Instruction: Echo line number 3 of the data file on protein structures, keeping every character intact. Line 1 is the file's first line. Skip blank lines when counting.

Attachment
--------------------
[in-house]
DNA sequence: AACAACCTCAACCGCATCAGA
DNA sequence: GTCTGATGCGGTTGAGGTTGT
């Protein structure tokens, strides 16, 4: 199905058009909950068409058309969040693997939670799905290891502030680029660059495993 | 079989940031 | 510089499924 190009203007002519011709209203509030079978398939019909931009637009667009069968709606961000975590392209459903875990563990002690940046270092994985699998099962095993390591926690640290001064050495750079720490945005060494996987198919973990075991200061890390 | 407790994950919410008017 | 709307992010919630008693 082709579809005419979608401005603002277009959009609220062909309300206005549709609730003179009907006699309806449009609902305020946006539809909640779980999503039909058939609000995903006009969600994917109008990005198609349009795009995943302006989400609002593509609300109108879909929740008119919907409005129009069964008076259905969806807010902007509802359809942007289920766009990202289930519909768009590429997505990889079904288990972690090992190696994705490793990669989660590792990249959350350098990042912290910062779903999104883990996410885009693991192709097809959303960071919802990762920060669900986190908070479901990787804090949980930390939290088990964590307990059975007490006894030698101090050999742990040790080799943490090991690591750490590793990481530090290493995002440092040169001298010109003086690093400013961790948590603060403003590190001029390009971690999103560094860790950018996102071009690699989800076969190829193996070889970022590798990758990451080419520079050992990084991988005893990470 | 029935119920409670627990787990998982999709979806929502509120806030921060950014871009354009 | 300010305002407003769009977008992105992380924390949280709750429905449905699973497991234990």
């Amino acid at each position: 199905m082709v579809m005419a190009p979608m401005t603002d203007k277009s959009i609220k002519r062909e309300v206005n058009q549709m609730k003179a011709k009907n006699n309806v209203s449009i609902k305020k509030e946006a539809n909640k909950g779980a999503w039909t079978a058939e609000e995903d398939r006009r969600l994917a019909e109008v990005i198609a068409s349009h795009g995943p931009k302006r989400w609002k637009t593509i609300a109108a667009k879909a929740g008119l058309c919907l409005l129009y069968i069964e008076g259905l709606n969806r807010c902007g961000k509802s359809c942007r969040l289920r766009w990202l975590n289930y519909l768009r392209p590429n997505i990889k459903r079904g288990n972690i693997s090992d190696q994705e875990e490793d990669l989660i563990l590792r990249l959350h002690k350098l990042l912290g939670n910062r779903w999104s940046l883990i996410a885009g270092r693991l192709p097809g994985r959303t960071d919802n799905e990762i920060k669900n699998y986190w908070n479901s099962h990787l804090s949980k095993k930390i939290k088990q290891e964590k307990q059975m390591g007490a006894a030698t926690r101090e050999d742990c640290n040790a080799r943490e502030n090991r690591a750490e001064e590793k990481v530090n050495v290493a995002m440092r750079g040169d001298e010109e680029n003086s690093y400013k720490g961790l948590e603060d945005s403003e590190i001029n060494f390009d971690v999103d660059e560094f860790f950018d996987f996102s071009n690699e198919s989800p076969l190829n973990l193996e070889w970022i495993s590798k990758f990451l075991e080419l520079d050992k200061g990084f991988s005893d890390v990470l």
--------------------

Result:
DNA sequence: GTCTGATGCGGTTGAGGTTGT